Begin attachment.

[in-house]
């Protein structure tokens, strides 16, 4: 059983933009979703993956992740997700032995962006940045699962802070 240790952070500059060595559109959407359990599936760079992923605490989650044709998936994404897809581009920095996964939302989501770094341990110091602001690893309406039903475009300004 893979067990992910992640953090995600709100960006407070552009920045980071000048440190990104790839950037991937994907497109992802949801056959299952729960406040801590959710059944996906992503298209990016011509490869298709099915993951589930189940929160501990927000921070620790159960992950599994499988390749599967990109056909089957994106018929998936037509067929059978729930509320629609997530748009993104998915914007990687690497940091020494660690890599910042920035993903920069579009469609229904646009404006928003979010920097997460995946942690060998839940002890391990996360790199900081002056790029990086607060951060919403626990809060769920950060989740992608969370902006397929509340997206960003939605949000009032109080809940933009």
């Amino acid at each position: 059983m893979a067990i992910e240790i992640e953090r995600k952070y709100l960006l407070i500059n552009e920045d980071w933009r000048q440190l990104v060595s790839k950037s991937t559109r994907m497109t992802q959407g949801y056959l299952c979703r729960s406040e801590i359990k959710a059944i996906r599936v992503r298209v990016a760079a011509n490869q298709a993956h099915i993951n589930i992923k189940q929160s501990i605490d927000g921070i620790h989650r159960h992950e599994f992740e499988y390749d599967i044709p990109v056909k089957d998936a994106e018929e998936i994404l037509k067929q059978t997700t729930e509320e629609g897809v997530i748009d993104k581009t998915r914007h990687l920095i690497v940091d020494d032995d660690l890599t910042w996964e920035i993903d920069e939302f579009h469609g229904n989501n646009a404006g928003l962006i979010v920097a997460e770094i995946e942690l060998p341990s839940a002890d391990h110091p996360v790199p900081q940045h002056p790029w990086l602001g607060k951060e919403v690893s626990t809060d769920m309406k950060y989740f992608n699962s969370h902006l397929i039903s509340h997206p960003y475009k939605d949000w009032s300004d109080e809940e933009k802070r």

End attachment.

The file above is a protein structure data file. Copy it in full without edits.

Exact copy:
[in-house]
């Protein structure tokens, strides 16, 4: 059983933009979703993956992740997700032995962006940045699962802070 240790952070500059060595559109959407359990599936760079992923605490989650044709998936994404897809581009920095996964939302989501770094341990110091602001690893309406039903475009300004 893979067990992910992640953090995600709100960006407070552009920045980071000048440190990104790839950037991937994907497109992802949801056959299952729960406040801590959710059944996906992503298209990016011509490869298709099915993951589930189940929160501990927000921070620790159960992950599994499988390749599967990109056909089957994106018929998936037509067929059978729930509320629609997530748009993104998915914007990687690497940091020494660690890599910042920035993903920069579009469609229904646009404006928003979010920097997460995946942690060998839940002890391990996360790199900081002056790029990086607060951060919403626990809060769920950060989740992608969370902006397929509340997206960003939605949000009032109080809940933009």
């Amino acid at each position: 059983m893979a067990i992910e240790i992640e953090r995600k952070y709100l960006l407070i500059n552009e920045d980071w933009r000048q440190l990104v060595s790839k950037s991937t559109r994907m497109t992802q959407g949801y056959l299952c979703r729960s406040e801590i359990k959710a059944i996906r599936v992503r298209v990016a760079a011509n490869q298709a993956h099915i993951n589930i992923k189940q929160s501990i605490d927000g921070i620790h989650r159960h992950e599994f992740e499988y390749d599967i044709p990109v056909k089957d998936a994106e018929e998936i994404l037509k067929q059978t997700t729930e509320e629609g897809v997530i748009d993104k581009t998915r914007h990687l920095i690497v940091d020494d032995d660690l890599t910042w996964e920035i993903d920069e939302f579009h469609g229904n989501n646009a404006g928003l962006i979010v920097a997460e770094i995946e942690l060998p341990s839940a002890d391990h110091p996360v790199p900081q940045h002056p790029w990086l602001g607060k951060e919403v690893s626990t809060d769920m309406k950060y989740f992608n699962s969370h902006l397929i039903s509340h997206p960003y475009k939605d949000w009032s300004d109080e809940e933009k802070r």